According to an aspect of the invention there is provided a speaker system comprising: a first speaker arranged to reproduce sound in response to a first drive signal, the first speaker being arranged to reproduce sound to arrive at a listening position; a second speaker arranged to reproduce sound in response to a second drive signal; a driving circuit comprising: a receiver for receiving an audio signal for reproduction, a first drive circuit for generating the first drive signal in response to a first filtering of the audio signal, the first filtering having a first pass band, a second drive circuit for generating the second drive signal in response to a second filtering of the audio signal, the second filtering having a second pass band, the second passband comprising a frequency band below the first frequency band; a delay for delaying the second drive signal relative to the first drive signal; and wherein the speaker system is arranged to directionally radiate sound from the second speaker with an directional radiation pattern having a notch towards the listening position.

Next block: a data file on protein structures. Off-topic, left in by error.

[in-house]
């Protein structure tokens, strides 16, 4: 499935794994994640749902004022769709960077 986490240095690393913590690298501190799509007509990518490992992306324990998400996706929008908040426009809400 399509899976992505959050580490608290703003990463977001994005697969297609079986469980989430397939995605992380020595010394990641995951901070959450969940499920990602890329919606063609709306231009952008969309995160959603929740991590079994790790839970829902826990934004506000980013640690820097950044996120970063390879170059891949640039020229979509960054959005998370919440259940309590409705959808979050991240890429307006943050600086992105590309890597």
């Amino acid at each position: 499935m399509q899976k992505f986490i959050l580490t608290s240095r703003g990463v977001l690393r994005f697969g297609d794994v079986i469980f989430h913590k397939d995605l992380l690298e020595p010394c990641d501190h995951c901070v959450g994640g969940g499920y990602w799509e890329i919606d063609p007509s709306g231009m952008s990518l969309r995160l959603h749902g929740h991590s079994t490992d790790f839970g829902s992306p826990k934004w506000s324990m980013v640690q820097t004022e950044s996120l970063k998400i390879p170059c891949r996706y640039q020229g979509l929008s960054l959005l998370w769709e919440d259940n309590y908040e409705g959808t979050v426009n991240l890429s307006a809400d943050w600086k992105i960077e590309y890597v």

The inventors' have realized specific characteristics of human perception of direction for audio signals that may be used to provide a speaker system allowing improved audio performance using smaller and/or fewer speakers. In particular, an accurate spatial sound source localization may be achieved using a very small speaker while at the same time providing a sound quality which is not limited to the characteristics of the very small speaker.

Specifically, in many embodiments the directional cues provided to a user may be dominated by the spatial position of the first speaker while allowing a large part of the audio quality to be provided by the second speaker. The system seeks to concentrate significant human spatial cues at the first speaker while providing significant audio quality cues from the second speaker.